Again, I haven’t even touched the domestic tourism sector, which, as far as I can tell, is not promoted effectively either. Even if you live in Uganda, you are forced to rely on word of mouth for recommendations on where and how to visit any of the many beautiful sites around the country. Tourism is not just a way to showcase Uganda, but is also (potentially) a major source of revenue. Competition with Kenya and Tanzania is high, and Rwanda is getting there too. The sector may not be the highest priority of government, but it’s high time to get serious about tourism in Uganda.
Let me stop there for now, and end with some stats on the sector, available here.
In 2009, there were 1.08 million visitors to Uganda, a 5% decrease from 2008
Of the 800,000 visitors coming through Entebbe airport in 2009, only 16% listed “leisure and holiday” as their primary reason for visiting
The greatest number of visitors to the national parks are non-resident visitors, followed by Ugandan students, and citizens of Uganda
…Museveni has increasingly become a drag on the ability of the country to move to the next state of consolidation. He has stabilised the political dispensation, sustained growth, tamed the army, facilitated the growth of a large and diversified private sector, a large and educated middle class and thereby laid the structural foundations for transformation. Yet his politics has remained unchanged in the face of this structural change, largely pandering to old social forces and unable to bring the new ones to the centre of his politics.
The political crisis in Uganda is therefore a product of the tension between an emerging new society and the prevailing political institutions and practices. If Museveni has successfully modernised Uganda, his biggest failure has been inability to modernise his politics.
There has been a lot of hoohahing about the spilling of beans by the likes of John Nagenda, among many others, courtesy of Wikileaks. I personally enjoyed the final paragraph of Nagenda’s Saturday column (I can’t seem to find it on the New Vision website, which could use a redesign):
When I recall the whiskey-fuelled nights with various Ambassadors, Good God I shudder to imagine when and how I will be leaked!
All of this should tell us that many would-be advisors of the President are for whatever reason unwilling or unable to be frank with Museveni. Management of information to and from government, and the presidency in particular, is riddled with the same corruption and incompetence as is pervasive elsewhere. Who is the winner in this situation?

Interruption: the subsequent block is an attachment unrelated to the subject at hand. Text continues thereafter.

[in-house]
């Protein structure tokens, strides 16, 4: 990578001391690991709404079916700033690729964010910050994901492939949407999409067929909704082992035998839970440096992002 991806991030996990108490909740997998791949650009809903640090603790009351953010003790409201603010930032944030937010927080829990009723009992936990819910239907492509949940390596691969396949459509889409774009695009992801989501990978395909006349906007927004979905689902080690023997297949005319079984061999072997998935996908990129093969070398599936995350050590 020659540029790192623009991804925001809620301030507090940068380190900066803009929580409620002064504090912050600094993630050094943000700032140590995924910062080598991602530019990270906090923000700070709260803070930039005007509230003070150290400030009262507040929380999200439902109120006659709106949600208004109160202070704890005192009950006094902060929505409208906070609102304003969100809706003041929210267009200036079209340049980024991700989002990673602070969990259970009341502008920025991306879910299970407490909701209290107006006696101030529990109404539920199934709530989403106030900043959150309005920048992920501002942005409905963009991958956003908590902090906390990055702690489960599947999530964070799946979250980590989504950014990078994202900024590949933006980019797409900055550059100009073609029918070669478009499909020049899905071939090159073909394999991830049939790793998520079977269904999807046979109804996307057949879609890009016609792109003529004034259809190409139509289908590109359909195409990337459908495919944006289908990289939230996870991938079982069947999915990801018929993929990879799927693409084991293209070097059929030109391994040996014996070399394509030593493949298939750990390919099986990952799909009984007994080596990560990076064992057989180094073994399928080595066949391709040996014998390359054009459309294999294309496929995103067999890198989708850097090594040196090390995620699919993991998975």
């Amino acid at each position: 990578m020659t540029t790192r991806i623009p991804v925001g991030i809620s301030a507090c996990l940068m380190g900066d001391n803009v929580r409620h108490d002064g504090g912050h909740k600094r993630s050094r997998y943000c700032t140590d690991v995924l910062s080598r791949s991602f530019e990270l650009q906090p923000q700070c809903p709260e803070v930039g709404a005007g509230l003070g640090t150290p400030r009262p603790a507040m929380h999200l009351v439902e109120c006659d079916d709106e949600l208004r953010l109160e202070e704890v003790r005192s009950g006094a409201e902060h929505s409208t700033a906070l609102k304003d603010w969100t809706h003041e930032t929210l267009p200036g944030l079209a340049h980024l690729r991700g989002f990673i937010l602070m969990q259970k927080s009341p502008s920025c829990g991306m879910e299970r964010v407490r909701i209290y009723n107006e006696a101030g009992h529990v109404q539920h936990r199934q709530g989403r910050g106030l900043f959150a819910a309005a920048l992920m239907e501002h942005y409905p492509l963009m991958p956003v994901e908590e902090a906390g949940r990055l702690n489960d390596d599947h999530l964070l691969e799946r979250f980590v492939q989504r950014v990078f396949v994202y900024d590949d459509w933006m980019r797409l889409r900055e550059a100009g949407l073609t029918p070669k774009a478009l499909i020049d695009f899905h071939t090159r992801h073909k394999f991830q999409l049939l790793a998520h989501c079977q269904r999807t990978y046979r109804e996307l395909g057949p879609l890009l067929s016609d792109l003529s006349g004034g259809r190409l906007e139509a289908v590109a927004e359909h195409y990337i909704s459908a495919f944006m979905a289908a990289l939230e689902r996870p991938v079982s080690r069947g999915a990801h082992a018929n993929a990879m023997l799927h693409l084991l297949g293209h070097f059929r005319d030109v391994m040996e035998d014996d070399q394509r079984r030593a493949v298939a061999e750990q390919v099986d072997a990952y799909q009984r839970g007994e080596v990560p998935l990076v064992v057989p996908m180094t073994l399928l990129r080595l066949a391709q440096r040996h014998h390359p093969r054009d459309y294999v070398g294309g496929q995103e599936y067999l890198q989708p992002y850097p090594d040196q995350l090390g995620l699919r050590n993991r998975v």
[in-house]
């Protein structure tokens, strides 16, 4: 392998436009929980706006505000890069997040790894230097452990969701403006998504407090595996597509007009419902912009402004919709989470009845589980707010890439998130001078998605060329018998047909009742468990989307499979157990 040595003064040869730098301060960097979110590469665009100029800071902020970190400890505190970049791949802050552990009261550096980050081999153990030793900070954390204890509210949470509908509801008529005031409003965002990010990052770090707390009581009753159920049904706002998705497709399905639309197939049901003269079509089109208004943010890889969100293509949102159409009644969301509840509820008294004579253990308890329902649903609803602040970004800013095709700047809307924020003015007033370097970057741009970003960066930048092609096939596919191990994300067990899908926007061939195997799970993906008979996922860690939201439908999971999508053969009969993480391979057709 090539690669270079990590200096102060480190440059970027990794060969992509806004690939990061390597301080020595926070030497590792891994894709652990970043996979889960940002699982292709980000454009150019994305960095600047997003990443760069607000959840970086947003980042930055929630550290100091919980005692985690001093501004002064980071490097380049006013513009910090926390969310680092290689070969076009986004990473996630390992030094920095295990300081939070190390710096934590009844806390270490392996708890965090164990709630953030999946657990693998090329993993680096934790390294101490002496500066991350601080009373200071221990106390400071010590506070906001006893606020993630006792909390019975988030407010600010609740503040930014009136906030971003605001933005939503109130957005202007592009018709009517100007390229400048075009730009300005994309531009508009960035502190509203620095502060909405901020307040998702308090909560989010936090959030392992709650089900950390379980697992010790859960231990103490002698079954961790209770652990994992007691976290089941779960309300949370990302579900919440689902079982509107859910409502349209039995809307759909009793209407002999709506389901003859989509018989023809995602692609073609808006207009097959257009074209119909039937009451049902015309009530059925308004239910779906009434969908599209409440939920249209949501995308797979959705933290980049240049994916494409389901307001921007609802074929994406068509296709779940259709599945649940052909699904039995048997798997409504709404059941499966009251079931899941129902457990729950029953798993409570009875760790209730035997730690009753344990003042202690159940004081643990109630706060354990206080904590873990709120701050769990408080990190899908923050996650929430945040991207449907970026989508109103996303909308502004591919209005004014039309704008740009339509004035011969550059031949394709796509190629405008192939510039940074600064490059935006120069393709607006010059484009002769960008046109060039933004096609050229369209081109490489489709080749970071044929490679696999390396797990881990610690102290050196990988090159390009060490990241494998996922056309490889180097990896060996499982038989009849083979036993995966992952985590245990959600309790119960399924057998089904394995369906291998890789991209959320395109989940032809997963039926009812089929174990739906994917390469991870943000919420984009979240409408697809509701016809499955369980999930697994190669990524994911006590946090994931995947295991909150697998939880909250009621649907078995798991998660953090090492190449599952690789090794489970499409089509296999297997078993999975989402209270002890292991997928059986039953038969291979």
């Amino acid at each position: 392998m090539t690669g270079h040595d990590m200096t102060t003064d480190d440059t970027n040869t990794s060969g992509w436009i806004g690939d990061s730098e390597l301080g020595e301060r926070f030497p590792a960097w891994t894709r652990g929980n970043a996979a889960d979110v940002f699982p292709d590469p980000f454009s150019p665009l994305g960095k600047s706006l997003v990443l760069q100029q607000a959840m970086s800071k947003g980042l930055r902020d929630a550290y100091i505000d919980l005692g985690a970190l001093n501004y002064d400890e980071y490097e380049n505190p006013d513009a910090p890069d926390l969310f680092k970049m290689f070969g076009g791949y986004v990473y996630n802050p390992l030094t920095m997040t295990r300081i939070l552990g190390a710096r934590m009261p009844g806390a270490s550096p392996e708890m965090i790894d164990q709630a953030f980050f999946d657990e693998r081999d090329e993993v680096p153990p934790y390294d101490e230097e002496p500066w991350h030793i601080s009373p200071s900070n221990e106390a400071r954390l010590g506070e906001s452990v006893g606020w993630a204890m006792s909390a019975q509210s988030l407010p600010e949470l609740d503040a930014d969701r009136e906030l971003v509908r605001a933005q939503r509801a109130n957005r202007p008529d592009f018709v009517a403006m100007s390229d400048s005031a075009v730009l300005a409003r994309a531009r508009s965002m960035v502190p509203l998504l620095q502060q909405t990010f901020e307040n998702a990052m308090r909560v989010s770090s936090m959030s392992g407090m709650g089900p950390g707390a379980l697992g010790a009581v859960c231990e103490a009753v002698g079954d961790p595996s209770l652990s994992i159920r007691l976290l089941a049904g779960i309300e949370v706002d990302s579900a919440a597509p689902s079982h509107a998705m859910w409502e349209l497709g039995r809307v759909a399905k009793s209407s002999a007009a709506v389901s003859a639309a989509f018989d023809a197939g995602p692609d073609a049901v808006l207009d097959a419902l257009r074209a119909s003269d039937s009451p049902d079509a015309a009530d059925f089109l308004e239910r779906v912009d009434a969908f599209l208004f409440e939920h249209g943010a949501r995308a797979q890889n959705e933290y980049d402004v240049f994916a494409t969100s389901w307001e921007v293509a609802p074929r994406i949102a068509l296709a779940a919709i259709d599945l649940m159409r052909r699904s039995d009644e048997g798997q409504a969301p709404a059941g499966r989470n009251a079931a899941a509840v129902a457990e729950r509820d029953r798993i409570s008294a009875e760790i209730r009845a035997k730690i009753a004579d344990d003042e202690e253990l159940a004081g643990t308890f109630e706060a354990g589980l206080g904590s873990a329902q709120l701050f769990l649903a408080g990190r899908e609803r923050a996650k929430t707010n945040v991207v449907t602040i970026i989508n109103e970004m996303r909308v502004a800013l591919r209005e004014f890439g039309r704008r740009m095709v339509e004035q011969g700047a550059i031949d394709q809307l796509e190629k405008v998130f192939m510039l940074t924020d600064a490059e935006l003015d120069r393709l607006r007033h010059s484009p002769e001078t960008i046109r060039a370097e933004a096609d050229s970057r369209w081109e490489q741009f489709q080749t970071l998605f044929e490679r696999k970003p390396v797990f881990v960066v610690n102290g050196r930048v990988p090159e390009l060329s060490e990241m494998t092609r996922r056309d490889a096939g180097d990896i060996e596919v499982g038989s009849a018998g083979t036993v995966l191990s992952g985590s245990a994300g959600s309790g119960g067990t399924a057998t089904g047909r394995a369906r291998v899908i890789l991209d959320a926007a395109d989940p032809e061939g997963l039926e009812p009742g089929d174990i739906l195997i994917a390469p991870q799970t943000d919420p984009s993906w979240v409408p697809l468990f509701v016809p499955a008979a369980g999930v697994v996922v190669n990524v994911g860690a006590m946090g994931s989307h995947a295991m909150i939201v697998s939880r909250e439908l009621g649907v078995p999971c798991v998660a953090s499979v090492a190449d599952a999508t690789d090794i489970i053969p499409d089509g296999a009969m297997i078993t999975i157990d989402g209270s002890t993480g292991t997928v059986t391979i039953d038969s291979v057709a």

Perhaps Museveni’s success, as Andrew notes, is in many ways a major contributor to his demise. But many of those who surround him haven’t helped him “modernize his politics” either.
I am currently working on a proposal for a pilot of performance-based contracts (PBC) in Uganda’s health sector, and have been busy navigating the literature out there. Fortunately for me, there is also a lot of discussion on randomized controlled trials (RCTs) and impact evaluation in the development blogosphere of late.
Today I’ve been reading “Performance Incentives for Global Health,” published by the Center for Global Development, and available for purchase or downloadable chapter-by-chapter here. It has proven very useful so far in helping me think through the various ways in which PBC pilots could be designed. In Chapter 5, A Learning Agenda, the authors write:
Impact evaluation is more than a tool for gauging impacts at the end of a program and providing the inputs into a cost-effective analysis. It can also help a program to evolve. For example, in the initial phase of a pay-for-performance program, three contracts with different risk levels can be piloted. Based on the results from an early evaluation, the most effective contract can be scaled up. Several parameters lend themselves to this kind of experimentation, including the relative effects of supply versus demand interventions, the level of rewards offered for performance, and the balance of trade-offs between access and use.
Rwanda is often noted as a pay-for-performance (P4P) success story, and Chapter 10 is devoted to this case study. The original study by Basinga et al. (2010) is available here (and co-authored by Rwanda’s current Minister of Health, Agnes Binagwaho, also available at @agnesbinagwaho). The authors find that P4P has a significant effect on the number of deliveries in health facilities, quality of prenatal care, and number of preventive care visits for children, but they find no effect on the number of prenatal care visits or immunizations.